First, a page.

Nanostructuration and combinatorial chemistry

Oxides show remarkable magnetic and electrical properties. Those properties can depend on the intrinsic natural interfaces of the materials (grain boundaries, stones, etc.) as well as the artificial (composite materials, multilayers). New materials intrinsic properties can be exploited to build more efficient and reliable RAM memories - tunable capacities for energy efficiency  and high K capacitors.

 

Tools and methods

Combinatorial PLD synthesis

Physical properties of oxide materials often result from multiple interactions in competition, and thus vary rapidly according to their composition and structure. To identify the compounds with enhanced or new properties, it is necessary to finely scan through the various phase diagrams. Doing it with a finite number of bulk materials leads to a discrete scan. At GREMAN we have developed and refined a synthesis technique which allows to grow continuous spread composition films: Combinatorial Pulsed Laser Deposition or CPLD. The idea is to explore lines of compositions taken through a ternary phase diagram (triangle below) on a single substrate. The successive deposition from 3 targets is spread on the substrate using a moving shadow mask synchronized with laser pulses. The local composition varies continuously; the one line solid solution is synthesized unit cell by unit cell during one deposition cycle.

 
oxides OR1 image 1

 
Repetition of this cycle lead to a film of the desired thickness. Structural, chemical and physical properties of the solid solution are then measured locally and statistically.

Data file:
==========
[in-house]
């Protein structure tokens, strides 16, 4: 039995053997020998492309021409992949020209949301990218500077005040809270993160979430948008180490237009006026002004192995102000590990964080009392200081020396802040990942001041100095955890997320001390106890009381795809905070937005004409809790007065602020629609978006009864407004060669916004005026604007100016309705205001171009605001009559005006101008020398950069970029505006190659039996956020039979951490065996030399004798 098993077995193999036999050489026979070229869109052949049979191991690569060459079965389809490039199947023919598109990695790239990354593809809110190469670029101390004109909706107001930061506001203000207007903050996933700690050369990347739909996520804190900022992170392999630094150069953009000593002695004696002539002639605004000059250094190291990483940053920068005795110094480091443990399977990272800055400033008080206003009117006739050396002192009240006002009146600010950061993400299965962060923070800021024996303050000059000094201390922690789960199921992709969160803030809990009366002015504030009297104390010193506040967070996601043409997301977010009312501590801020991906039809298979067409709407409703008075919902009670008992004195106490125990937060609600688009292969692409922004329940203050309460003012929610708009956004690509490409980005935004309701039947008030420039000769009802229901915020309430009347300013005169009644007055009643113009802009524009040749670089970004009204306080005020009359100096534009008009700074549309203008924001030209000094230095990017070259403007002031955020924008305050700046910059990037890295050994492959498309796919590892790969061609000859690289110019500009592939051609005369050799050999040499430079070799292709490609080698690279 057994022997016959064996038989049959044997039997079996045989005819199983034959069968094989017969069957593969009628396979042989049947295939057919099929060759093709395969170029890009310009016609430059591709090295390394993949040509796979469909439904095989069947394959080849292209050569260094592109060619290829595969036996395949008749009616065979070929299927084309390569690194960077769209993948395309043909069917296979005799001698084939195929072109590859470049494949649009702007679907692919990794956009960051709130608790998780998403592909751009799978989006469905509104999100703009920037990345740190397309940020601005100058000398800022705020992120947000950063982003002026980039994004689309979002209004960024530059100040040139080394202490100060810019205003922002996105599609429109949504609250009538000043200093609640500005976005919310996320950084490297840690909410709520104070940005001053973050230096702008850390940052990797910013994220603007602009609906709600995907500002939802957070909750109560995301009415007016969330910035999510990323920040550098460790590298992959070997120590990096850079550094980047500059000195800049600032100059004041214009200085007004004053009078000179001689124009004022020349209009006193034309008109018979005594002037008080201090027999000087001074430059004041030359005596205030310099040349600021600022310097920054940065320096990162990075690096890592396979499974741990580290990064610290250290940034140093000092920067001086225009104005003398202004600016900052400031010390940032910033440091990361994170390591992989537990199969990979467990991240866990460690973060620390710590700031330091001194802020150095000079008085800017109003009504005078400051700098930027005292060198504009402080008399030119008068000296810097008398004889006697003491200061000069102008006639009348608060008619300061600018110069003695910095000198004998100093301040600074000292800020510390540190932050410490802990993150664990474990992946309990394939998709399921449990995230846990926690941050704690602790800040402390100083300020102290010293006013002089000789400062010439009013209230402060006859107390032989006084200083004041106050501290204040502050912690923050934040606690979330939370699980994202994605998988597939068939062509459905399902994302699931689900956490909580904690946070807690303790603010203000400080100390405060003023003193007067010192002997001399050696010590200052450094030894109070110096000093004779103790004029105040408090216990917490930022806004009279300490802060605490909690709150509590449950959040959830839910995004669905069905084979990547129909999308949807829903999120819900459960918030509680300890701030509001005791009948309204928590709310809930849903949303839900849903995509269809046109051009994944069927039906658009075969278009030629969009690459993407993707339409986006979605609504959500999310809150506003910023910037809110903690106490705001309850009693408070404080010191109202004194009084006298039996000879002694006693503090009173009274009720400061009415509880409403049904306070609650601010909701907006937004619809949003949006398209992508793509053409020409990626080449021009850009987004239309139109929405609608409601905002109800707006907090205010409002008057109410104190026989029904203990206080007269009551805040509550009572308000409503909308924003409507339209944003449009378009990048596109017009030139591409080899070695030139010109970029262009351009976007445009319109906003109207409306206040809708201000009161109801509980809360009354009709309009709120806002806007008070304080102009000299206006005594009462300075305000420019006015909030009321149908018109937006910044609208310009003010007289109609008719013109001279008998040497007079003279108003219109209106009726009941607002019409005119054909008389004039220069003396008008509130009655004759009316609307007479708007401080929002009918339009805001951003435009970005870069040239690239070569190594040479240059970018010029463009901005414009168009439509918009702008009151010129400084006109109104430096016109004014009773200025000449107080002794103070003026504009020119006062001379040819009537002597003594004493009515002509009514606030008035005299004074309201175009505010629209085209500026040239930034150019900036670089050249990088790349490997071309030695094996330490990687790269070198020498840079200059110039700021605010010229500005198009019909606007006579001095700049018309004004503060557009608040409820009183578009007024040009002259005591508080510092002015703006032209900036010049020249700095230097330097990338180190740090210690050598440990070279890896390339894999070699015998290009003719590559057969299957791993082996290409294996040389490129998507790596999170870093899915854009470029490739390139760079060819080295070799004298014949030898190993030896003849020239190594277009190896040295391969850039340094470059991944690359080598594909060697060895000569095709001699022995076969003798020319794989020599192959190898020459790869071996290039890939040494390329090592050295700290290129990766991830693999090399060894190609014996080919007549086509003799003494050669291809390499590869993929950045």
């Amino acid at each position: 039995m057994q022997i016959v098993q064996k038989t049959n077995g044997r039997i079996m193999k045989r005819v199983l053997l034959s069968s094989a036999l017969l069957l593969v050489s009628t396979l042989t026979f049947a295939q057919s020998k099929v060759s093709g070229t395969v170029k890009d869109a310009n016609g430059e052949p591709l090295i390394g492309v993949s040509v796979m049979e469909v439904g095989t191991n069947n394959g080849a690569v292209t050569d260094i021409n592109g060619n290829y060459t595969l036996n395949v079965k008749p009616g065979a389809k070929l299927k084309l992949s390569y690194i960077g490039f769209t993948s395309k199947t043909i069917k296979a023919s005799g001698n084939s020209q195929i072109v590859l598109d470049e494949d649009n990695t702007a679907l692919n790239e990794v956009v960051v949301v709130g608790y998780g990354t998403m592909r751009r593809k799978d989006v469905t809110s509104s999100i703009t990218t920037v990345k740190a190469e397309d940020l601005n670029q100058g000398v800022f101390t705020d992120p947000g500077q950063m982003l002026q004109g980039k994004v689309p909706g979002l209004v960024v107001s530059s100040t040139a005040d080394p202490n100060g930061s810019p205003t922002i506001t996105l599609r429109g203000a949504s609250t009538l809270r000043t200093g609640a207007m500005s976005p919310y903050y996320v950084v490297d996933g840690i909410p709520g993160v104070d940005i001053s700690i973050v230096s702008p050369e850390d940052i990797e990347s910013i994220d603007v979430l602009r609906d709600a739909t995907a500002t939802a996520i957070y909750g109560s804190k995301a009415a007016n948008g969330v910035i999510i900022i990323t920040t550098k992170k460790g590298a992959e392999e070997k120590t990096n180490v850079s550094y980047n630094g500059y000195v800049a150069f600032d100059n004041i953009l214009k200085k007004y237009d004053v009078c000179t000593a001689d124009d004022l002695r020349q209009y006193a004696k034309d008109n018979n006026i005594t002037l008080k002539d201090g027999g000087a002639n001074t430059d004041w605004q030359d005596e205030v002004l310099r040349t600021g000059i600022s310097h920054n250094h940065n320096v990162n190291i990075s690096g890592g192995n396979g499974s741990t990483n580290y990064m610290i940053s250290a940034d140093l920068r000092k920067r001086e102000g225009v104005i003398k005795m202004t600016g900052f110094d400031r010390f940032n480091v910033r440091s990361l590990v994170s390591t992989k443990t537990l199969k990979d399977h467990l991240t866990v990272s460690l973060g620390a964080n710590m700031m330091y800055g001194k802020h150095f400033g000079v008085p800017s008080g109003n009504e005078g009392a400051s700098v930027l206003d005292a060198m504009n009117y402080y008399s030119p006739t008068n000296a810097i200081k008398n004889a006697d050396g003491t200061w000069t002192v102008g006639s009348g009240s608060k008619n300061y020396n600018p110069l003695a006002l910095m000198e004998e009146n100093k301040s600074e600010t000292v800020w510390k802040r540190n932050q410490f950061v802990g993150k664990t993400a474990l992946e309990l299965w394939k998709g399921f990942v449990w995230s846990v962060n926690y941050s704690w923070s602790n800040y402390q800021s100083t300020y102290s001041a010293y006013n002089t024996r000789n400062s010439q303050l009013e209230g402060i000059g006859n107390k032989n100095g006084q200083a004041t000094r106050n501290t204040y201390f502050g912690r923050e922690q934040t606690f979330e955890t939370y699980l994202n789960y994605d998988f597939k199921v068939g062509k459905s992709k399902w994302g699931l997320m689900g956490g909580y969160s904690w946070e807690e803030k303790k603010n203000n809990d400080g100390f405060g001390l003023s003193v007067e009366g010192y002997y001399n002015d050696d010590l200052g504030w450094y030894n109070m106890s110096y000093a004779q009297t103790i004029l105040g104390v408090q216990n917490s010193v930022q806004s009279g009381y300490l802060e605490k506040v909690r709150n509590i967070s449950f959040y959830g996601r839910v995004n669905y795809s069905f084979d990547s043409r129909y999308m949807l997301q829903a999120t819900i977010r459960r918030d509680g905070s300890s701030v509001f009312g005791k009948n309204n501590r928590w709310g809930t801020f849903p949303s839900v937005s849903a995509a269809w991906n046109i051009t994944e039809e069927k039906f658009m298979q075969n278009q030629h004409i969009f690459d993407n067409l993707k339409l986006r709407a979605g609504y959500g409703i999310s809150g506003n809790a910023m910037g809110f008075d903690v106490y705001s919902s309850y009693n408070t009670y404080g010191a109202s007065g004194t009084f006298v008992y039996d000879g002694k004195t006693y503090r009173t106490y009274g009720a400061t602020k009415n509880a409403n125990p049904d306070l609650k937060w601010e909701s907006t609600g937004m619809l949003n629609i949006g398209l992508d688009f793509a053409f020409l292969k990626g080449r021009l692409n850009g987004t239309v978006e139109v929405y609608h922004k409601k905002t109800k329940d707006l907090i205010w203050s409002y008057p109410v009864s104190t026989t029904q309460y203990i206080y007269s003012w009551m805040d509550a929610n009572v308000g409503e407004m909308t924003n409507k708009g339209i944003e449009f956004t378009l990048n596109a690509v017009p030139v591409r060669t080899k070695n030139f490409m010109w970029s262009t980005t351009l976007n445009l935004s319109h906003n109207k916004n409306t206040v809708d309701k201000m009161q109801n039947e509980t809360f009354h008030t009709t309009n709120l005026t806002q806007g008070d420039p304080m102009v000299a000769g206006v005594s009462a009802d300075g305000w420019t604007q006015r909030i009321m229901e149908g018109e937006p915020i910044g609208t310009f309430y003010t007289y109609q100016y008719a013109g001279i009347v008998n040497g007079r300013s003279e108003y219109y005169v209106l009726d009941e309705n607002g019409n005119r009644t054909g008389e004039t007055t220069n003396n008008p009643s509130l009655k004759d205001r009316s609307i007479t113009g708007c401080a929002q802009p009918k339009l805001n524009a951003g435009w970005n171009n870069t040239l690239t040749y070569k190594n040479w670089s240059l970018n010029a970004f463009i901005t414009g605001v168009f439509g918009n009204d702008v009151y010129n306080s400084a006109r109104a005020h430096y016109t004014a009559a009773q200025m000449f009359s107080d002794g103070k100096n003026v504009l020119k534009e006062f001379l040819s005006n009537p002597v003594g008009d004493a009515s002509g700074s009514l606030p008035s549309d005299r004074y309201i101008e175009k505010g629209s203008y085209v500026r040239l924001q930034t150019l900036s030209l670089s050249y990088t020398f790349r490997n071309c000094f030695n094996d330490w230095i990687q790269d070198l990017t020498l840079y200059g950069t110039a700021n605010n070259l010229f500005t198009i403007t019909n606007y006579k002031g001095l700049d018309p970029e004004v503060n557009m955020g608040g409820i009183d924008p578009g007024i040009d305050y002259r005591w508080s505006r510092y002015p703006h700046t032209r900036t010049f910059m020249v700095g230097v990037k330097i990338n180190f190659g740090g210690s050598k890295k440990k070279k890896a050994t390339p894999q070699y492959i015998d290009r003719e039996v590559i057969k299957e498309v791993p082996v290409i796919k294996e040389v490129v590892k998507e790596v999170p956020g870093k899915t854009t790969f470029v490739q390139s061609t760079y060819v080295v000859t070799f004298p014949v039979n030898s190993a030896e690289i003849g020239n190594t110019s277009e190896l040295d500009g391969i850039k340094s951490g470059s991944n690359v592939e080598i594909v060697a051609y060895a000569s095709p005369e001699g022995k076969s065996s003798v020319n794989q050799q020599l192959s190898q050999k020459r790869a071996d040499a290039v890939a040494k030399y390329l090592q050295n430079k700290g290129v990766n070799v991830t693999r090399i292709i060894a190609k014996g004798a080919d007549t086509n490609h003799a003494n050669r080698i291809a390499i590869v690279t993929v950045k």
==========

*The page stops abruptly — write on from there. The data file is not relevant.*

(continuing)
oxides OR1 image 2

High dielectric constant ceramics development


The laboratory developed un-doped and doped CaCu3Ti4O12 (CCTO) materials for multilayer ceramic capacitor. The dielectric performances of this material were improved, observed in figure 1 : (i) high dielectric constant (>104), (ii) low loss tangent , (iii) while keeping an industrial mode of production and iv) environment-friendly. It was proposed in agreement with the literature, that the colossal permittivity could find its origin from extrinsic properties of the material. Indeed, by association of semiconducting grains and insulating grain-boundaries, there would be a phenomenon of internal barriers they named “Internal Barrier Layer Capacitance” effect (IBLC). These results are very promising, nevertheless, some technological bottle-necks remain. In particular, the obtained capacitors possess prejudicial and insufficient breakdown voltages. To answer this problem and taking account the mechanism of these properties, materials with a new "Core-Shell” microstructure were elaborated. Such a structure consists of a core structure made of a dielectric material and covered entirely with a shell structure made of another insulator oxide (SiO2, TiO2 ...). This microstructure observed by scanning and transmission electron microscopy is presented in the figure 2. These micro-organizations were obtained by sol-gel technologies, but also by cold-plasma coating, see figure 3. Plasma treatments could lead to a significant benefit in the core / shell interaction, either by functionalizing the core in order to improve the adhesion of the shell, or by a direct plasma shell coating. This system of “semiconducting” grains isolated from each other by an insulating shell is expected to decrease the loss tangent and to increase the insulation resistance.

 

OXYDES OR1 high dielectric constant ceramic development, graph                                                                oxides OR1 image 3

Fig1 : Epsilon and loss tangent frequency dependence for CCTO coated with SiO2.            Fig 3 : Cold plasma for material deposition.

OXYDES OR1 High dielectric constant ceramic development
Fig2 : Transmission and Scanning Electron Microscopy Images of CaCu3Ti4O12 covered with 10 nm of SiO2.